- Gold teeth implants offer a trendy, durable, and biocompatible alternative to standard porcelain.
- Unlike grills or crowns that are worn over the teeth, gold implants are meant to permanently replace teeth that are missing.
- Costs vary depending on the type of implant, the amount of gold used, and the dentist’s treatment fees.
Gold has a solid track record in the fields of cosmetic dentistry and dental surgery. The ancient Egyptians held partial dentures in place with golden wires. In the late Renaissance period, gold leaves were used to fill cavities.
In more recent years, the use of gold to enhance smiles has increased in popularity thanks to status-conscious celebrities such as Nelly, Madonna, and Lil’ Wayne.
If you’re thinking of replacing a missing tooth with a gold implant, here are few things you need to know beforehand.
How do gold teeth implants work?
A dental implant is designed to mimic the structure of the tooth and its placement within the jawbone. Golden implants work much like traditional implants, except the visible portion of the tooth is made of gold.
“A dental implant is simply a screw-like fixture that is placed into the jawbone in order to replace a missing tooth,” says Dr. Idan Snapir, DDS of Van Nuys, CA. “The implant replaces the root portion of the natural tooth structure. A connecting screw and a final crown are then set in place to replace the lost tooth.”
There are two main types of implants, depending on the number of teeth that need to be replaced:
- Endosteal implants, which are surgically placed in the jawbone — these are the most common implants.
- Subperiosteal implants, which consist of a metal frame fitted onto the jawbone just below the gum tissue.
If your jawbone is not able to support dental implants, various techniques can be used to strengthen it and provide a foundation for the implants.
Are gold teeth implants 100% pure gold?
In short, no — there is no such thing as a solid gold tooth implant.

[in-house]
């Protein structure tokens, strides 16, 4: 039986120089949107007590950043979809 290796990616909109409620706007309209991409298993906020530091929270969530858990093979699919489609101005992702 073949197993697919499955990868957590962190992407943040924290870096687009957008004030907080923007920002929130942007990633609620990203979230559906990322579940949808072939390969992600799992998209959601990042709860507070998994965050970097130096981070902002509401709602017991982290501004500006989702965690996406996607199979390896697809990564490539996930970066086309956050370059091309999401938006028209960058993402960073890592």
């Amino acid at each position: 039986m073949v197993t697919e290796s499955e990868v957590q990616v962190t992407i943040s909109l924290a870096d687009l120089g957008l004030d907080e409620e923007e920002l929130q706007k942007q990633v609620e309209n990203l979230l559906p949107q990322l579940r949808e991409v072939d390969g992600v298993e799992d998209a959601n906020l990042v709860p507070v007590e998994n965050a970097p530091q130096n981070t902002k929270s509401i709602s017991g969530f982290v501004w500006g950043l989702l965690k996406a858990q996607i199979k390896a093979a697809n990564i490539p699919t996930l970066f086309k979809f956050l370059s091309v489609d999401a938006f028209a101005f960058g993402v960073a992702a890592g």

The root portion of the tooth acts as its foundation and connection to the jaw. During dental implant surgery, it is replaced by a prosthetic screw made of titanium and placed in the jaw. This allows it to hold the tooth in place.
The golden part of the implant is the crown — the visible portion of the tooth. Since gold by itself is too soft to withstand chewing, other materials are used to strengthen it — generally copper, platinum, zinc, or silver. In most cases, gold implants are actually made of a 20—70% gold alloy.
How much does a gold tooth implant cost?
Online dealers sell both permanent and removable types of gold teeth. These dealers work directly with dentists to provide gold teeth based on your specifications, be it diamond-studded or gold overlay.
Prices vary based on the size of the replacement tooth, the karat of gold used to make the crown, your location, and the dentist’s treatment fees. Gold prices also tend to fluctuate quite a bit.
The total cost can be broken down as follows:
- Implant-to-jawbone procedure — $1,500-$2,000
- Abutment piece (screw) — $225-$400
- Gold crown — $1,000-$1,200
Are there any risks or side effects?
Complications can occur with any form of dental implant, whether it’s made of gold, porcelain, or another material.
“Infections are possible if proper care is not taken to clean around the implant, gum, and bone,” says New York City cosmetic dentist Dr. Robert C. Rawdin, DDS, FACP.
The only instance where gold may be harmful is when other types of metal, such as mercury amalgam and silver fillings, are present in the mouth. Under these conditions, certain undesirable sensations may occur on a recurring basis, including:
- Increased saliva secretions
- A salty or metallic taste
- Burning or tingling of the tongue
Gold is a remarkably durable material. “If the implants are properly planned and placed in good bone, they can last a lifetime,” says Dr. Rawdin.
Gold also has certain antibacterial properties. Compared to other implant materials, such as titanium, cobalt, and vanadium, it ranks highest in its ability to counteract bacterial growth.
Gold is used for a number of dental prostheses, such as bridges, onlays, inlays, and cores. It has a long life cycle, is durable, and isn’t known to cause any adverse health effects. While its higher cost and color make it a less desirable material for some dental patients, others are attracted to it for those same reasons.
Dr. Snapir puts it this way: “Gold used to be the material of choice, but it isn’t used as much anymore. Instead, most patients now choose ceramic materials such as porcelain, emax, and zirconia.”
Still, to each his own. In some social circles, gold teeth are the way to go.